All mothers who have given birth in a hospital know that when preparing for delivery, the nanny will ask, "Do you have an electric breast pump?" Note: not a manual breast pump, but an electric one! If the mother says no, then the dad will be asked to buy one immediately. The world's first medical-grade breast pump was born in 1942 and has a history of 75 years. It is constantly innovating to meet the needs and comfort of mothers! So why do new mothers need to use a breast pump?
Early milk production helps the baby to get the colostrum in a timely manner without having to start with formula. With the pumped milk, a mother can clearly know the amount of milk produced, determine the baby's milk intake for each meal, and see the baby's milk intake increase. This helps avoid choking the baby due to sudden breast milk overflow or not having enough milk for the baby to get full. A mother who directly breastfeeds is always worried about not producing enough milk and does not know how to determine if the baby is full or the growth rate of the baby's milk intake. By pumping milk with an electric breast pump, mothers can compare the relationship between the baby's age and the milk intake. If there is insufficient milk, formula can be supplemented in a timely manner. For some mothers whose milk is abundant and spray-like, pumping milk helps to avoid choking the baby.
The baby does not suckle for too long during each feeding, and each suckle is effective, which avoids the habit of biting and sleeping with a nipple. Direct breastfeeding can cause the baby to become dependent on the nipple and suckle for a long time. It can easily lead to the habit of sleeping while sucking a nipple.
When a baby is introduced to a bottle at an early age, the baby will not refuse it, making it easy to feed water to the baby and allowing mothers to easily go out during the breastfeeding period or even after returning to work. Many babies become accustomed to the mother's nipple and refuse to use a bottle, making it difficult to add complementary foods or water. With an electric breast pump, mothers can pump and store milk in the refrigerator before leaving home, and it can be heated up for later use when the baby needs it.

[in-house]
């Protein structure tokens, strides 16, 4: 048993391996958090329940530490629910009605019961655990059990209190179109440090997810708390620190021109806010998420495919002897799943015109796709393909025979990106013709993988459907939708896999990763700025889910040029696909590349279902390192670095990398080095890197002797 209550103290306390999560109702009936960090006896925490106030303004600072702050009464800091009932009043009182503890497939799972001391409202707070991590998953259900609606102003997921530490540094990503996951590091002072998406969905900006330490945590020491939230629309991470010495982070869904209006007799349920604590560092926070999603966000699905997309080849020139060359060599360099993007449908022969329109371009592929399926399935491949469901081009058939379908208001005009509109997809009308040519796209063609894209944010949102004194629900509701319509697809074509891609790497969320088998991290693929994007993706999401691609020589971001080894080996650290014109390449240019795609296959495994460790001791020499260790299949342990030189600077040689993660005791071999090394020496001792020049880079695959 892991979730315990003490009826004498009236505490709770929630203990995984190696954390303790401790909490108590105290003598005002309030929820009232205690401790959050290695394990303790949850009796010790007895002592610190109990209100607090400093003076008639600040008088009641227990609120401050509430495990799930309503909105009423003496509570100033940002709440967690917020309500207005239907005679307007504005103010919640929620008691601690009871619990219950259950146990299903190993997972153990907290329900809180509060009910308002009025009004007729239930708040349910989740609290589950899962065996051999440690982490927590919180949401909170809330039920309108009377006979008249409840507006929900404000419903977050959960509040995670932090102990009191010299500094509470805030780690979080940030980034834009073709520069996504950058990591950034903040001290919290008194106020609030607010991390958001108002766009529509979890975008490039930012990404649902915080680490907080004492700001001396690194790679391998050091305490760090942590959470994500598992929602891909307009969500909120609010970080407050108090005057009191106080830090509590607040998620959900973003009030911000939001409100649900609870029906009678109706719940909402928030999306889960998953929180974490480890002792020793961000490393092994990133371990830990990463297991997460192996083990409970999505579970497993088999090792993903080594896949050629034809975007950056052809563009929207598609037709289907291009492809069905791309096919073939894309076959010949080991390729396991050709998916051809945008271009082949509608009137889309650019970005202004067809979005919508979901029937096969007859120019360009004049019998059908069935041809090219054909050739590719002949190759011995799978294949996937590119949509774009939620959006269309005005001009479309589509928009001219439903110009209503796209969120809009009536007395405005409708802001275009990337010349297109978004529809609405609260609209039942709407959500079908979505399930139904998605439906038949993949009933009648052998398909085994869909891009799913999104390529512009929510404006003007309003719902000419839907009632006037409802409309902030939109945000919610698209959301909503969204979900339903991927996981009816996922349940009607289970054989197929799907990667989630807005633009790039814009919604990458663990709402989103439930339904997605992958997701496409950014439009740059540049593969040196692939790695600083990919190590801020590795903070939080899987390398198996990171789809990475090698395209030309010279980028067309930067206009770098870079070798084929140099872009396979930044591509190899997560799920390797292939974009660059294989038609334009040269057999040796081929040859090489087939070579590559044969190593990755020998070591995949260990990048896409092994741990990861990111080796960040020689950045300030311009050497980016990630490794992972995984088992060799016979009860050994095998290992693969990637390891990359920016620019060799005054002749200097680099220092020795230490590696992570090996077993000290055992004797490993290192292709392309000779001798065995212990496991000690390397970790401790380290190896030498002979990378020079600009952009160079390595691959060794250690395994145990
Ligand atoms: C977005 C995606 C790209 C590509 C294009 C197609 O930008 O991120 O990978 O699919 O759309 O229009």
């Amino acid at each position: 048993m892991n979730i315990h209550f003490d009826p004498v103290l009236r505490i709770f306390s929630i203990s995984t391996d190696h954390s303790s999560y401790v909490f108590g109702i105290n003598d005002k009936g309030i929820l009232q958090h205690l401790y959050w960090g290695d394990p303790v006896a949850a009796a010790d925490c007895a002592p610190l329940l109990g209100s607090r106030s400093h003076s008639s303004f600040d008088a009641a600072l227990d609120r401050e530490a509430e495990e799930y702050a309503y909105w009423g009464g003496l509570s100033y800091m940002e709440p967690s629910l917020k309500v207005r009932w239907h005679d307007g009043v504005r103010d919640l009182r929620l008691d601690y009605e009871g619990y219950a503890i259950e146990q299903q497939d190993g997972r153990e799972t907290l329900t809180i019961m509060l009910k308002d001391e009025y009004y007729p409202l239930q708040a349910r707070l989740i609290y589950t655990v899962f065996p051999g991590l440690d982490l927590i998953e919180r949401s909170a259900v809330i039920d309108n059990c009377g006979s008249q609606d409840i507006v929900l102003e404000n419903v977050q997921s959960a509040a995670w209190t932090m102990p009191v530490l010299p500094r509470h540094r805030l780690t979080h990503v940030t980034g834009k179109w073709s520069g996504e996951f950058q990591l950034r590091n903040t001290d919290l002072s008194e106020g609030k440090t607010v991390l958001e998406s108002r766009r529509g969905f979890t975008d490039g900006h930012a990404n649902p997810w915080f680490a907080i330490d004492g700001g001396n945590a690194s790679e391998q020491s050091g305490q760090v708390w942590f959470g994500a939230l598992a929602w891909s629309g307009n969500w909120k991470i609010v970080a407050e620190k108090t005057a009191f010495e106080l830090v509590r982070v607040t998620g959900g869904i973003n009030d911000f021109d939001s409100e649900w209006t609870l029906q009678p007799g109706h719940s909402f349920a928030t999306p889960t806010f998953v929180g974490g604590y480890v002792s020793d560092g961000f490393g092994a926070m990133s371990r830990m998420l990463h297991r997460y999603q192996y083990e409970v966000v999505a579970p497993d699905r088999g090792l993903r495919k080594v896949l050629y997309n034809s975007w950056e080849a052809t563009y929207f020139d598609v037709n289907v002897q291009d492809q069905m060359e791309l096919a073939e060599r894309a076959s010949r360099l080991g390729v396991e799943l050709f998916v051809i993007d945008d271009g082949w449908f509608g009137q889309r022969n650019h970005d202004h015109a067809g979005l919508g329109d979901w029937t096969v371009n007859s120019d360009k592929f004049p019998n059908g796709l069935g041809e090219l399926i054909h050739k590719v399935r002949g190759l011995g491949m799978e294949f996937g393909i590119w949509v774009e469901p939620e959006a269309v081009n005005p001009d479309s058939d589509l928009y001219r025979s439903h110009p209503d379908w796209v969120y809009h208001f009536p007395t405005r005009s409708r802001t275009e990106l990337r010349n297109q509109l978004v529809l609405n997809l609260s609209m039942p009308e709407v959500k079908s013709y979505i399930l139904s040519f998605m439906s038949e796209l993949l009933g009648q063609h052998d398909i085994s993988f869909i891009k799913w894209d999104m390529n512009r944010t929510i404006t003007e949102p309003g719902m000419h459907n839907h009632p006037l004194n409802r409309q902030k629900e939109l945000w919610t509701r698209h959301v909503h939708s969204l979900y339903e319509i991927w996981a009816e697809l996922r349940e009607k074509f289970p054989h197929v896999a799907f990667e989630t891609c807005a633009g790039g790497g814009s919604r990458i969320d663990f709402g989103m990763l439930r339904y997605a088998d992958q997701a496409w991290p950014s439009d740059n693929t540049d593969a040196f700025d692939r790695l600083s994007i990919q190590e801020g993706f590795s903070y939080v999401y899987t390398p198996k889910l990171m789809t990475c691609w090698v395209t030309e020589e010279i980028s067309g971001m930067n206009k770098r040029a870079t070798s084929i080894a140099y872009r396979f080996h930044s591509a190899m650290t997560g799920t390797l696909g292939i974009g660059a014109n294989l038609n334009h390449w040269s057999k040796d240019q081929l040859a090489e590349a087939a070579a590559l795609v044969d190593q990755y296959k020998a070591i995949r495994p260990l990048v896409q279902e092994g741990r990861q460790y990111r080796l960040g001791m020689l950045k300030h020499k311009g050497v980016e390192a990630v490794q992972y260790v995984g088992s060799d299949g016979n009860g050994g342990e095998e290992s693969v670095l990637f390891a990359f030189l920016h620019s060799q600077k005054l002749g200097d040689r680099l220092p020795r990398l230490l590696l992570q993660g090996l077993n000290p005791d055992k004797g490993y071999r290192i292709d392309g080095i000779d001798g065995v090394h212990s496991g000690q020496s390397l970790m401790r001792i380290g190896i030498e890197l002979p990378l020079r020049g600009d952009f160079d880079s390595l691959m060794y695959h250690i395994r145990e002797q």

The foremilk is usually clear and the hindmilk is relatively thick. The nutrient content in the foremilk is not as rich as the hindmilk. Babies generally only effectively suckle the first few minutes, which means they usually only get the foremilk. Many mothers stop allowing babies to feed if the baby falls asleep or stops sucking much, causing the baby to miss out on the nutrient-rich hindmilk. Pumping with an electric breast pump avoids the need for mothers to feed their babies at all times and in a fixed position, which can cause back pain and leg pain. It makes it possible to empty the breast every time and reduces the pain caused by breast engorgement. Pumping with an electric breast pump makes it easier to judge whether the breast has been emptied, and only empty breasts will not affect milk production.
Babies are less likely to develop breast milk jaundice or get their clothes wet. Direct breastfeeding can make breast milk cover the baby's face and neck, leading to eczema, among other reasons. Mothers will not have cracked nipples, avoiding the pain that goes along with it. A baby's sucking can cause a mother's nipple to break and easily cause inflammation, which can lead to the cessation of breastfeeding.
It does not create breast dependence and allows mothers to gradually introduce other foods to the baby and ultimately wean the baby. Some babies refuse to eat other things when weaning, causing great distress to mothers.
Nowadays, the government is promoting breastfeeding for the health of babies. Most mothers only have four months of maternity leave. When they have to return to work, in order to ensure breastfeeding, they can still express milk using an electric breast pump according to the feeding time. Thus, preparing a breast pump is definitely necessary.